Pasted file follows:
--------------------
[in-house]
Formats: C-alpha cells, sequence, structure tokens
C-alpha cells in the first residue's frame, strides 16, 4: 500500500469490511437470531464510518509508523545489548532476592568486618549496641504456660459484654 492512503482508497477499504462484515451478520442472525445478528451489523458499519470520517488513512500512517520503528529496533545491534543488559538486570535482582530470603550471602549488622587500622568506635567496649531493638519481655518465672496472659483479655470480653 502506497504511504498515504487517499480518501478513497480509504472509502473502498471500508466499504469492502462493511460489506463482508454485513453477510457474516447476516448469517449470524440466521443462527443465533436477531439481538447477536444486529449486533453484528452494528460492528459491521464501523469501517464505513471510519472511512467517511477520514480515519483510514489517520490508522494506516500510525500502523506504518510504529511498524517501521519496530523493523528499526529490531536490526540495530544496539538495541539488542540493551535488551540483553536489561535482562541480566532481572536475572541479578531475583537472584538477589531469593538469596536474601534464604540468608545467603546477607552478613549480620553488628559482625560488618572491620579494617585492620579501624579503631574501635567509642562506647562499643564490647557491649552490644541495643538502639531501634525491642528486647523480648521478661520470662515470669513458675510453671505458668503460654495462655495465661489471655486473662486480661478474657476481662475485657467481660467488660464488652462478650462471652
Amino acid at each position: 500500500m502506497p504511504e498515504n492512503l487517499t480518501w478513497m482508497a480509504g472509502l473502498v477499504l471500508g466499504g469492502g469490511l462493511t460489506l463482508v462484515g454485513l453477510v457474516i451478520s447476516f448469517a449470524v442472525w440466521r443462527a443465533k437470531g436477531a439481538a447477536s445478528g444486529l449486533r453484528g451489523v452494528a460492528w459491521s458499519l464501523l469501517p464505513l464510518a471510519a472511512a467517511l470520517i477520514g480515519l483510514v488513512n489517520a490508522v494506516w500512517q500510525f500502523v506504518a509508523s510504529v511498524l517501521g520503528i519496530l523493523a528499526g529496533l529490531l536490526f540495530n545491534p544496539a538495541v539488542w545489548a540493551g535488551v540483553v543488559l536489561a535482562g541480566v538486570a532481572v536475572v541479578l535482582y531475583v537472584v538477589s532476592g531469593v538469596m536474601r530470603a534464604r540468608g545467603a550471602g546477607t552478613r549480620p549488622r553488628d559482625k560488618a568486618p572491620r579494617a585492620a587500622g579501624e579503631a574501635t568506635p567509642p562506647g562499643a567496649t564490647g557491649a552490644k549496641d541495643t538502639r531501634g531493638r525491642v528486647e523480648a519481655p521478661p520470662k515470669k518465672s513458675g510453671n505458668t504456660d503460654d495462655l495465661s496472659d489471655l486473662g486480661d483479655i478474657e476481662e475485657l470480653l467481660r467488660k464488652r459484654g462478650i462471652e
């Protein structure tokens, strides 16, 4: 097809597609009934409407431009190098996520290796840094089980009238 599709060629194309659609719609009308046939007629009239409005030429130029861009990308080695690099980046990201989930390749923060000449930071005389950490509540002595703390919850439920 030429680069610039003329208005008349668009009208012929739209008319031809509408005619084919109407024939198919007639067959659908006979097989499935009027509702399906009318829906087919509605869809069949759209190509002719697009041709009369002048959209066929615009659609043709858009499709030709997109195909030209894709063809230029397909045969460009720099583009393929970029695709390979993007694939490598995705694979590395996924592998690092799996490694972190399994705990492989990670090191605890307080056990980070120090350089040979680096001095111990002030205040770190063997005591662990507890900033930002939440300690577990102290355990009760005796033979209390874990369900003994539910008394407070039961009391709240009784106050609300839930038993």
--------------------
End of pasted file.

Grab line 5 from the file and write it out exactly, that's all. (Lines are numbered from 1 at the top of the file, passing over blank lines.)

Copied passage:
């Protein structure tokens, strides 16, 4: 097809597609009934409407431009190098996520290796840094089980009238 599709060629194309659609719609009308046939007629009239409005030429130029861009990308080695690099980046990201989930390749923060000449930071005389950490509540002595703390919850439920 030429680069610039003329208005008349668009009208012929739209008319031809509408005619084919109407024939198919007639067959659908006979097989499935009027509702399906009318829906087919509605869809069949759209190509002719697009041709009369002048959209066929615009659609043709858009499709030709997109195909030209894709063809230029397909045969460009720099583009393929970029695709390979993007694939490598995705694979590395996924592998690092799996490694972190399994705990492989990670090191605890307080056990980070120090350089040979680096001095111990002030205040770190063997005591662990507890900033930002939440300690577990102290355990009760005796033979209390874990369900003994539910008394407070039961009391709240009784106050609300839930038993």